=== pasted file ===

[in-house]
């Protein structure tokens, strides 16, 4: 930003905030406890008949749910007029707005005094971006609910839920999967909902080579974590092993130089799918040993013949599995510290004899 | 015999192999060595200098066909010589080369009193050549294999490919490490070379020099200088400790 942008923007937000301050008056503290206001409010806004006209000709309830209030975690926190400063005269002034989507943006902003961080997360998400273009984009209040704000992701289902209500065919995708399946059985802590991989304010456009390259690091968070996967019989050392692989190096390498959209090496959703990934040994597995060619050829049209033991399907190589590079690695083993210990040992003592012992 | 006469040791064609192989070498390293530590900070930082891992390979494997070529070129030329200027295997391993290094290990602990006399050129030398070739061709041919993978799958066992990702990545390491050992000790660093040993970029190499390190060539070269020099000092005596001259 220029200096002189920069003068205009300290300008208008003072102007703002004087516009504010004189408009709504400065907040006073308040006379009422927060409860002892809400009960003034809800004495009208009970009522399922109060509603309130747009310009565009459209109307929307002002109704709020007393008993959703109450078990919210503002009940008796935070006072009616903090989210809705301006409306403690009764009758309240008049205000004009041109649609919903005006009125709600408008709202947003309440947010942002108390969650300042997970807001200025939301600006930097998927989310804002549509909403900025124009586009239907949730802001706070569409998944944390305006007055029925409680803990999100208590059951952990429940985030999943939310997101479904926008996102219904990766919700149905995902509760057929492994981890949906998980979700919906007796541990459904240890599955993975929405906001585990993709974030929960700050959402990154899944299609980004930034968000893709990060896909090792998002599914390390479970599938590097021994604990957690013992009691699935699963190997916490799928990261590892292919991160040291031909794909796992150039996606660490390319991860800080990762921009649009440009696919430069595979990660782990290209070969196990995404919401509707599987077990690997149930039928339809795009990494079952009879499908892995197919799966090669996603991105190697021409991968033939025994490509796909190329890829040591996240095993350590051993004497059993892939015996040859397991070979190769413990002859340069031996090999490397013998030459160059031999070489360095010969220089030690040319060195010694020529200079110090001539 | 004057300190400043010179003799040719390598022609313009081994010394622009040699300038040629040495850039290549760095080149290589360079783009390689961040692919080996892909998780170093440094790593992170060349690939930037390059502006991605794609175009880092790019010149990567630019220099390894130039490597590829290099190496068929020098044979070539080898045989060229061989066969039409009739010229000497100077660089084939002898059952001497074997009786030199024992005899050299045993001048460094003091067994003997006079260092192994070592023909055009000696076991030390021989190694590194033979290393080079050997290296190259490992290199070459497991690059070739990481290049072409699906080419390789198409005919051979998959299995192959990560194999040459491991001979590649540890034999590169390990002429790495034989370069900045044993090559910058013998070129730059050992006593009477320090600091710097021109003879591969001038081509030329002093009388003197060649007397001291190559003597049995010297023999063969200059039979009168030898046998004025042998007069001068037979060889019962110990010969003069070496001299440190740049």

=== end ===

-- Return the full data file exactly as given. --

[in-house]
């Protein structure tokens, strides 16, 4: 930003905030406890008949749910007029707005005094971006609910839920999967909902080579974590092993130089799918040993013949599995510290004899 | 015999192999060595200098066909010589080369009193050549294999490919490490070379020099200088400790 942008923007937000301050008056503290206001409010806004006209000709309830209030975690926190400063005269002034989507943006902003961080997360998400273009984009209040704000992701289902209500065919995708399946059985802590991989304010456009390259690091968070996967019989050392692989190096390498959209090496959703990934040994597995060619050829049209033991399907190589590079690695083993210990040992003592012992 | 006469040791064609192989070498390293530590900070930082891992390979494997070529070129030329200027295997391993290094290990602990006399050129030398070739061709041919993978799958066992990702990545390491050992000790660093040993970029190499390190060539070269020099000092005596001259 220029200096002189920069003068205009300290300008208008003072102007703002004087516009504010004189408009709504400065907040006073308040006379009422927060409860002892809400009960003034809800004495009208009970009522399922109060509603309130747009310009565009459209109307929307002002109704709020007393008993959703109450078990919210503002009940008796935070006072009616903090989210809705301006409306403690009764009758309240008049205000004009041109649609919903005006009125709600408008709202947003309440947010942002108390969650300042997970807001200025939301600006930097998927989310804002549509909403900025124009586009239907949730802001706070569409998944944390305006007055029925409680803990999100208590059951952990429940985030999943939310997101479904926008996102219904990766919700149905995902509760057929492994981890949906998980979700919906007796541990459904240890599955993975929405906001585990993709974030929960700050959402990154899944299609980004930034968000893709990060896909090792998002599914390390479970599938590097021994604990957690013992009691699935699963190997916490799928990261590892292919991160040291031909794909796992150039996606660490390319991860800080990762921009649009440009696919430069595979990660782990290209070969196990995404919401509707599987077990690997149930039928339809795009990494079952009879499908892995197919799966090669996603991105190697021409991968033939025994490509796909190329890829040591996240095993350590051993004497059993892939015996040859397991070979190769413990002859340069031996090999490397013998030459160059031999070489360095010969220089030690040319060195010694020529200079110090001539 | 004057300190400043010179003799040719390598022609313009081994010394622009040699300038040629040495850039290549760095080149290589360079783009390689961040692919080996892909998780170093440094790593992170060349690939930037390059502006991605794609175009880092790019010149990567630019220099390894130039490597590829290099190496068929020098044979070539080898045989060229061989066969039409009739010229000497100077660089084939002898059952001497074997009786030199024992005899050299045993001048460094003091067994003997006079260092192994070592023909055009000696076991030390021989190694590194033979290393080079050997290296190259490992290199070459497991690059070739990481290049072409699906080419390789198409005919051979998959299995192959990560194999040459491991001979590649540890034999590169390990002429790495034989370069900045044993090559910058013998070129730059050992006593009477320090600091710097021109003879591969001038081509030329002093009388003197060649007397001291190559003597049995010297023999063969200059039979009168030898046998004025042998007069001068037979060889019962110990010969003069070496001299440190740049």